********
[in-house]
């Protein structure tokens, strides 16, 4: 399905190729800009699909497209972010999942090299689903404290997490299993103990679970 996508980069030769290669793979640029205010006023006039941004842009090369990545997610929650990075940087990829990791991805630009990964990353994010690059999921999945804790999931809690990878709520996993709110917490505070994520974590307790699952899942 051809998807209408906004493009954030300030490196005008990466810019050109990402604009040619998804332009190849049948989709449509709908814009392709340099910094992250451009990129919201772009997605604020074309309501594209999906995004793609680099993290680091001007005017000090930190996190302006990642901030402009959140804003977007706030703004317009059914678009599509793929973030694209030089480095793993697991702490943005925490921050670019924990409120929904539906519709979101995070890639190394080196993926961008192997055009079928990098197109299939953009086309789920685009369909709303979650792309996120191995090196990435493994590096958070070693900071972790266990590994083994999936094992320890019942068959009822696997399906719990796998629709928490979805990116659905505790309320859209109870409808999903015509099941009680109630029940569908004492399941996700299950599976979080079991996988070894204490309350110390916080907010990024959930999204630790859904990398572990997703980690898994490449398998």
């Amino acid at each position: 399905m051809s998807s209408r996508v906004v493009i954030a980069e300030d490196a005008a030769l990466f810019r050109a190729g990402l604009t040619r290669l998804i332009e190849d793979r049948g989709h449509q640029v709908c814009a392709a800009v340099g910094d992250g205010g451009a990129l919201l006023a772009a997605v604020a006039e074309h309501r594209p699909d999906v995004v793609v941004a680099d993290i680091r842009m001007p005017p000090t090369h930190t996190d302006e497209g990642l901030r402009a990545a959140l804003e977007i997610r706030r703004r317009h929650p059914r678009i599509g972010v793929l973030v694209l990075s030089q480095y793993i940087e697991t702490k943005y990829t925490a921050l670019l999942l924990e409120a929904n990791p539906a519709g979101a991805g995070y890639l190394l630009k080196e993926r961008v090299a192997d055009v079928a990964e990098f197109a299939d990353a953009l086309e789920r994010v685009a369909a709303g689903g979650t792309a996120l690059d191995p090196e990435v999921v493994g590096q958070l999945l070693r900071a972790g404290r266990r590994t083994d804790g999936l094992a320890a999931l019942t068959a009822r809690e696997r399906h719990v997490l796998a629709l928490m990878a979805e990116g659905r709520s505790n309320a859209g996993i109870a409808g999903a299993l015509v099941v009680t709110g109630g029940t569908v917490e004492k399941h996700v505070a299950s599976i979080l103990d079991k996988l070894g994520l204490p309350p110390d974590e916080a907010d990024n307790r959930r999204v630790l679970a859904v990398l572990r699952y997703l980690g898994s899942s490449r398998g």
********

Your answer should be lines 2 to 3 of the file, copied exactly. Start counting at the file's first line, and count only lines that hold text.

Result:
């Protein structure tokens, strides 16, 4: 399905190729800009699909497209972010999942090299689903404290997490299993103990679970 996508980069030769290669793979640029205010006023006039941004842009090369990545997610929650990075940087990829990791991805630009990964990353994010690059999921999945804790999931809690990878709520996993709110917490505070994520974590307790699952899942 051809998807209408906004493009954030300030490196005008990466810019050109990402604009040619998804332009190849049948989709449509709908814009392709340099910094992250451009990129919201772009997605604020074309309501594209999906995004793609680099993290680091001007005017000090930190996190302006990642901030402009959140804003977007706030703004317009059914678009599509793929973030694209030089480095793993697991702490943005925490921050670019924990409120929904539906519709979101995070890639190394080196993926961008192997055009079928990098197109299939953009086309789920685009369909709303979650792309996120191995090196990435493994590096958070070693900071972790266990590994083994999936094992320890019942068959009822696997399906719990796998629709928490979805990116659905505790309320859209109870409808999903015509099941009680109630029940569908004492399941996700299950599976979080079991996988070894204490309350110390916080907010990024959930999204630790859904990398572990997703980690898994490449398998």
């Amino acid at each position: 399905m051809s998807s209408r996508v906004v493009i954030a980069e300030d490196a005008a030769l990466f810019r050109a190729g990402l604009t040619r290669l998804i332009e190849d793979r049948g989709h449509q640029v709908c814009a392709a800009v340099g910094d992250g205010g451009a990129l919201l006023a772009a997605v604020a006039e074309h309501r594209p699909d999906v995004v793609v941004a680099d993290i680091r842009m001007p005017p000090t090369h930190t996190d302006e497209g990642l901030r402009a990545a959140l804003e977007i997610r706030r703004r317009h929650p059914r678009i599509g972010v793929l973030v694209l990075s030089q480095y793993i940087e697991t702490k943005y990829t925490a921050l670019l999942l924990e409120a929904n990791p539906a519709g979101a991805g995070y890639l190394l630009k080196e993926r961008v090299a192997d055009v079928a990964e990098f197109a299939d990353a953009l086309e789920r994010v685009a369909a709303g689903g979650t792309a996120l690059d191995p090196e990435v999921v493994g590096q958070l999945l070693r900071a972790g404290r266990r590994t083994d804790g999936l094992a320890a999931l019942t068959a009822r809690e696997r399906h719990v997490l796998a629709l928490m990878a979805e990116g659905r709520s505790n309320a859209g996993i109870a409808g999903a299993l015509v099941v009680t709110g109630g029940t569908v917490e004492k399941h996700v505070a299950s599976i979080l103990d079991k996988l070894g994520l204490p309350p110390d974590e916080a907010d990024n307790r959930r999204v630790l679970a859904v990398l572990r699952y997703l980690g898994s899942s490449r398998g």